gateway: does not currently work with docker-compose V3.0 Its a known limitation, the only workaround is to stick with V2 or use the network create command that was also suggested. – mikee Oct 21 '18 at 17:51
10

Based on answer from Anas El Barkani, here's a complete step-by-step example using PostgreSQL.

While VPN is not connected, create a permanent docker network:

docker network create my-network --subnet 172.24.24.0/24

In docker-compose file, specify network as external:

version: "2"
services: postgres: container_name: postgres image: postgres volumes: - ./volumes/postgres/data:/var/lib/postgresql/data environment: - POSTGRES_DB=dummy - POSTGRES_USER=user - POSTGRES_PASSWORD=123456 - POSTGRES_HOST=localhost networks: - default ports: - "127.0.0.1:5432:5432"
networks: default: external: name: my-network

That's all. Now you can enable your VPN, and start/stop container as usual:

docker-compose up -d
docker-compose down

No need to turn VPN on/off every time, or to add weird scripts as root.

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  • "not need to turn vpn off" but create network is run only when vpn is not connected... – sarkiroka Feb 23 '19 at 17:21
  • @sarkiroka You disable VPN once when creating network. Network is persistent. You can reuse that network in many compose files. – alexanderlukanin13 Feb 25 '19 at 15:32
  • 1
    You're right, but for example we use a tool to create all of containers, networks everything automatically by project. And again for other project. We don't want to these manual steps slows our developers. They switchs projects every week. The openvpn ip range setup by config file is much more acceptable solution for our case. – sarkiroka Feb 25 '19 at 16:45
5

Disclaimer:

This solution originally designed for next configuration:

  • Ubuntu 18.04
  • OpenVPN 2.4.4
  • Docker-CE 19.03.5
  • Docker-Compose 1.24.0
  • Bridge IPV4 networks
  • Docker-Swarm not used

and may differ for other configurations.


Problem

Start your VPN connection.


Case 1

When you try to restart docker daemon you'll get in the logs:

failed to start daemon: Error initializing network controller: list bridge addresses failed: PredefinedLocalScopeDefaultNetworks


Case 2

When you try to create bridge network (implicitly docker and docker-compose try to create this kind of network) within next cases:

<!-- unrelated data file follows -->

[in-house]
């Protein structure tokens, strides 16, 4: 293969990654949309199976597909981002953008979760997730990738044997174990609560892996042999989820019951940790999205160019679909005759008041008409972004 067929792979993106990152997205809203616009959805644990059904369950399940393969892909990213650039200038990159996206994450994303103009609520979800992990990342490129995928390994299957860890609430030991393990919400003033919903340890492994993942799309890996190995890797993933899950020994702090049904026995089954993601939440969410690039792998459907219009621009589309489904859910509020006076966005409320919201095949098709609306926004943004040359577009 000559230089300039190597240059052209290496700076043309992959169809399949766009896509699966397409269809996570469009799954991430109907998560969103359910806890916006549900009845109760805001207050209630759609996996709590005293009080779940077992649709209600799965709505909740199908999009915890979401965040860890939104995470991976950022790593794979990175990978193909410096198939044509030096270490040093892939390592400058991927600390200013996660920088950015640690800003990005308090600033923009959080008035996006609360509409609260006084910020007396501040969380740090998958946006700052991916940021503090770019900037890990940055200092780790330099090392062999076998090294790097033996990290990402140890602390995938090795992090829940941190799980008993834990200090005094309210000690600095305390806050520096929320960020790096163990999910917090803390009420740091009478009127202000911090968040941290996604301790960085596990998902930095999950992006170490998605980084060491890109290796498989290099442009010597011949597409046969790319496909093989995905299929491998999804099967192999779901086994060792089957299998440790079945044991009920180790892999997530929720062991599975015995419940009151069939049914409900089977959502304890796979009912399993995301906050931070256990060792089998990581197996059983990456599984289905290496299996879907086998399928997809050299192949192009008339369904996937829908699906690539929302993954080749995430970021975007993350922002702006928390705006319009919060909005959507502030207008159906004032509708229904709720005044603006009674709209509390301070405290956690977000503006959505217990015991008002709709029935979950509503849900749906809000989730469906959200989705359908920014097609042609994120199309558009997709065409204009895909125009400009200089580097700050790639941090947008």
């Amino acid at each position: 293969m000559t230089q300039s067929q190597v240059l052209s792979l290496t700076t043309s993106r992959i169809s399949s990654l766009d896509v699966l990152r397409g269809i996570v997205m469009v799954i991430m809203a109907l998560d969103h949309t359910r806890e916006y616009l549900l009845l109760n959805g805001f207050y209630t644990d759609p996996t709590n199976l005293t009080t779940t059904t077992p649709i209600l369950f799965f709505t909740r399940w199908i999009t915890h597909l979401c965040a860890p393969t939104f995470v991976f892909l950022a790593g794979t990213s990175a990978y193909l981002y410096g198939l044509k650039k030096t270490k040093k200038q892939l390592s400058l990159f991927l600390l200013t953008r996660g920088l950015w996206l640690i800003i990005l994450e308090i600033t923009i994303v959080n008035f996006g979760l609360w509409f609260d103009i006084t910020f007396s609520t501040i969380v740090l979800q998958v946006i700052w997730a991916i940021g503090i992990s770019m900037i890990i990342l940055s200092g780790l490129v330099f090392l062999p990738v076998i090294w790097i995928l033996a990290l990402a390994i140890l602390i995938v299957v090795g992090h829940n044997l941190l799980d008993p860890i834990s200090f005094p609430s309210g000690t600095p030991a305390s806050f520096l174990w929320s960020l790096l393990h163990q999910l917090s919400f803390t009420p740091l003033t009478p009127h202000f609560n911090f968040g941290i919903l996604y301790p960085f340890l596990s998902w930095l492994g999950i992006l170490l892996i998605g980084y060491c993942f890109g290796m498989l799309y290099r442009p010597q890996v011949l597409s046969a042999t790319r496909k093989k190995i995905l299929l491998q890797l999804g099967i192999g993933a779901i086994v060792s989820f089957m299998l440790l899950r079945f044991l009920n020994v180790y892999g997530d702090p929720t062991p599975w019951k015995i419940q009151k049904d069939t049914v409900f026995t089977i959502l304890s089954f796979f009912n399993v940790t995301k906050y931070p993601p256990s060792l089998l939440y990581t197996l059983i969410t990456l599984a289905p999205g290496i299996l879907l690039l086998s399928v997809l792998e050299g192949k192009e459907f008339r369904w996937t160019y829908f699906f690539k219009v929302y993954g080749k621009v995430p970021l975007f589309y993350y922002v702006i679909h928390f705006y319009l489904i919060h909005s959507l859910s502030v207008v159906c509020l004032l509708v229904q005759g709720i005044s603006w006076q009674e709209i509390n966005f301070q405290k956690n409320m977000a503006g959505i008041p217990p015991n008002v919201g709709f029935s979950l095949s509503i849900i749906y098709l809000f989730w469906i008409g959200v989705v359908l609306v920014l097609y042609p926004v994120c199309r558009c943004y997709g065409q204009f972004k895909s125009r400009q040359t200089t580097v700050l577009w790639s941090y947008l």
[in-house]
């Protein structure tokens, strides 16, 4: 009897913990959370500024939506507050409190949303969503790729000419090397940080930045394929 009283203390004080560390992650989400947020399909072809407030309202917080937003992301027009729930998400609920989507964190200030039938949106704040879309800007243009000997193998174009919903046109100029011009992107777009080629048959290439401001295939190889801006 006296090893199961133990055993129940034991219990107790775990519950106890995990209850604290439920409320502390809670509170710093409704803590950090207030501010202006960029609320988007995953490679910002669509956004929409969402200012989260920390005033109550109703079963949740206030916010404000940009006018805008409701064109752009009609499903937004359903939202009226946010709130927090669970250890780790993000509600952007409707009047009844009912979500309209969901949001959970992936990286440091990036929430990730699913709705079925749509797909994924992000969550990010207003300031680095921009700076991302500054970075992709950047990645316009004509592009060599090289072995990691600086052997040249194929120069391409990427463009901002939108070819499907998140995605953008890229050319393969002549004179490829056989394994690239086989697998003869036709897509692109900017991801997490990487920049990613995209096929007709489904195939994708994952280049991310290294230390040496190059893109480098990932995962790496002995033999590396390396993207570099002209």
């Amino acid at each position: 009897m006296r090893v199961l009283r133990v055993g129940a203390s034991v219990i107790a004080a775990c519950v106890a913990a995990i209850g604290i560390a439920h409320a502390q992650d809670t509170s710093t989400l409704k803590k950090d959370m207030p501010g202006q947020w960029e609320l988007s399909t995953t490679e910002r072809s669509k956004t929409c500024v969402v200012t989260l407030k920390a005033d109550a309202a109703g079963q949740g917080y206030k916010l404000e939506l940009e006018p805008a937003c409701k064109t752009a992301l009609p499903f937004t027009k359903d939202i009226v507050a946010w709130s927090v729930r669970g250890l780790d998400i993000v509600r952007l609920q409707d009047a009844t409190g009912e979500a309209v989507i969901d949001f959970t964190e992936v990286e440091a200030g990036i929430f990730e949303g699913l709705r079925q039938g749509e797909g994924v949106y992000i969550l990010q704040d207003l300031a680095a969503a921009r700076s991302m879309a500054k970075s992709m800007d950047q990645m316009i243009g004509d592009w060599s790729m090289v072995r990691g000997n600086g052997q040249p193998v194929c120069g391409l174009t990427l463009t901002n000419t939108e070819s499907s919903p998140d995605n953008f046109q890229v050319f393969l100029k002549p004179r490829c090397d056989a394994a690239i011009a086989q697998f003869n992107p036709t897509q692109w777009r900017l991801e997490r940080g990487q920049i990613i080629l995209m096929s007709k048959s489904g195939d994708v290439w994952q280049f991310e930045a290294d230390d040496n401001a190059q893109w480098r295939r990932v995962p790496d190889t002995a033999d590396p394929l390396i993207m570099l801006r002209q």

• docker create network without defining subnet parameter
  • docker-compose up without defining subnet parameter

you'll get:

ERROR: could not find an available, non-overlapping IPv4 address pool among the defaults to assign to the network

Solution (TL;BPR)

  1. Select address range for docker network from the private address space that not planned be to use for resources inside your VPN. Imagine that it is 172.26.0.0/16.

  2. Add changes to the Docker's daemon config file daemon.json file. :

    {
        "bip": "172.26.0.1/17",
        "fixed-cidr": "172.26.0.0/17", 
        "default-address-pools" : [
            {
                "base" : "172.26.128.0/17",
                "size" : 24
            }
        ]
    }
    

    Where:

    • bip - aka «bridge ip»: specific bridge IP address for the docker0 bridge network, which used by default if other was not specified.
    • fixed-cidr - CIDR range for docker0 interface and local containers. Only needed if you want to restrict the IP range defined by bip.
    • default-address-pools - CIDR range for docker_gwbridge (needed for docker-swarm) interface and bridge networks. size parameter set the default submask for newly created networks inside this range.


    We divide our initial 172.26.0.0/16 range by equal 172.26.0.0 - 172.26.127.255 and 172.26.128.0 - 172.26.255.255 pools in this example.

    Be careful with daemon.json formating, otherwise you'd get the error like this when restart docker's daemon

    unable to configure the Docker daemon with file /etc/docker/daemon.json
    
  3. Run your VPN connection
  4. Find your device name by running the comand. Usually it something like tun0
    ip addr show type tun
    
  5. Show created routes
    ip route show dev tun0
    
  6. Find the pool that overlaps with our selected address, let it be:
    172.16.0.0/12 via 10.8.0.1
    
  7. Split that pool on subnets on chunks with our selected Docker pool 172.26.0.0/16. You can use this amazing calculator by David C. We've got:

    172.16.0.1/13
    172.24.0.1/15
    172.26.0.0/16
    172.27.0.1/16
    172.28.0.1/14
    
  8. Create /etc/openvpn/mynetwork-route-up.sh script, for OpenVPN for excluding our subnet from routes, with following contents (note that we excluded our network):